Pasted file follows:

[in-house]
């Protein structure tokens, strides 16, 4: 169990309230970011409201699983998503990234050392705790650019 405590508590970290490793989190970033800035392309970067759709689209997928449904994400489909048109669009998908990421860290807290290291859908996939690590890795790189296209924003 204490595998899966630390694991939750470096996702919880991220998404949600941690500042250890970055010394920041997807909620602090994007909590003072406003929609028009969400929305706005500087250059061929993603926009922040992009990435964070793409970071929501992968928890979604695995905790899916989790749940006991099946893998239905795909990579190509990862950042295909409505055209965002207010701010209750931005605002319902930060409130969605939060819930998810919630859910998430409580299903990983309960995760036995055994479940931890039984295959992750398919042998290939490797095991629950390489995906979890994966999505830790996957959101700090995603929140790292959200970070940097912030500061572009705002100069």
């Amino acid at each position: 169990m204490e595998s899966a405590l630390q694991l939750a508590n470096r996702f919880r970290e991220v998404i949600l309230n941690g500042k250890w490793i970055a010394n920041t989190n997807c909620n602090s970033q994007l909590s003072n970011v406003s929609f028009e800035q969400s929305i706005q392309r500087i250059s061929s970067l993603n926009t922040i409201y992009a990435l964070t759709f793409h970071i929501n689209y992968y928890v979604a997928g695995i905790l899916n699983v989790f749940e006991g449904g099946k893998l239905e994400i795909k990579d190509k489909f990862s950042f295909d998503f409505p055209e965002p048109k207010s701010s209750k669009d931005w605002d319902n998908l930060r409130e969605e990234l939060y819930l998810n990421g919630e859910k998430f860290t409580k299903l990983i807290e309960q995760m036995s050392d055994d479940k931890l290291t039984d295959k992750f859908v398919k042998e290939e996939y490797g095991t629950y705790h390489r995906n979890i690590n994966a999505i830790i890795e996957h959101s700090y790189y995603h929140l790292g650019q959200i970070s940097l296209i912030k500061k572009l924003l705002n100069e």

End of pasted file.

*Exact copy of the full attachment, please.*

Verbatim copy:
[in-house]
């Protein structure tokens, strides 16, 4: 169990309230970011409201699983998503990234050392705790650019 405590508590970290490793989190970033800035392309970067759709689209997928449904994400489909048109669009998908990421860290807290290291859908996939690590890795790189296209924003 204490595998899966630390694991939750470096996702919880991220998404949600941690500042250890970055010394920041997807909620602090994007909590003072406003929609028009969400929305706005500087250059061929993603926009922040992009990435964070793409970071929501992968928890979604695995905790899916989790749940006991099946893998239905795909990579190509990862950042295909409505055209965002207010701010209750931005605002319902930060409130969605939060819930998810919630859910998430409580299903990983309960995760036995055994479940931890039984295959992750398919042998290939490797095991629950390489995906979890994966999505830790996957959101700090995603929140790292959200970070940097912030500061572009705002100069």
């Amino acid at each position: 169990m204490e595998s899966a405590l630390q694991l939750a508590n470096r996702f919880r970290e991220v998404i949600l309230n941690g500042k250890w490793i970055a010394n920041t989190n997807c909620n602090s970033q994007l909590s003072n970011v406003s929609f028009e800035q969400s929305i706005q392309r500087i250059s061929s970067l993603n926009t922040i409201y992009a990435l964070t759709f793409h970071i929501n689209y992968y928890v979604a997928g695995i905790l899916n699983v989790f749940e006991g449904g099946k893998l239905e994400i795909k990579d190509k489909f990862s950042f295909d998503f409505p055209e965002p048109k207010s701010s209750k669009d931005w605002d319902n998908l930060r409130e969605e990234l939060y819930l998810n990421g919630e859910k998430f860290t409580k299903l990983i807290e309960q995760m036995s050392d055994d479940k931890l290291t039984d295959k992750f859908v398919k042998e290939e996939y490797g095991t629950y705790h390489r995906n979890i690590n994966a999505i830790i890795e996957h959101s700090y790189y995603h929140l790292g650019q959200i970070s940097l296209i912030k500061k572009l924003l705002n100069e």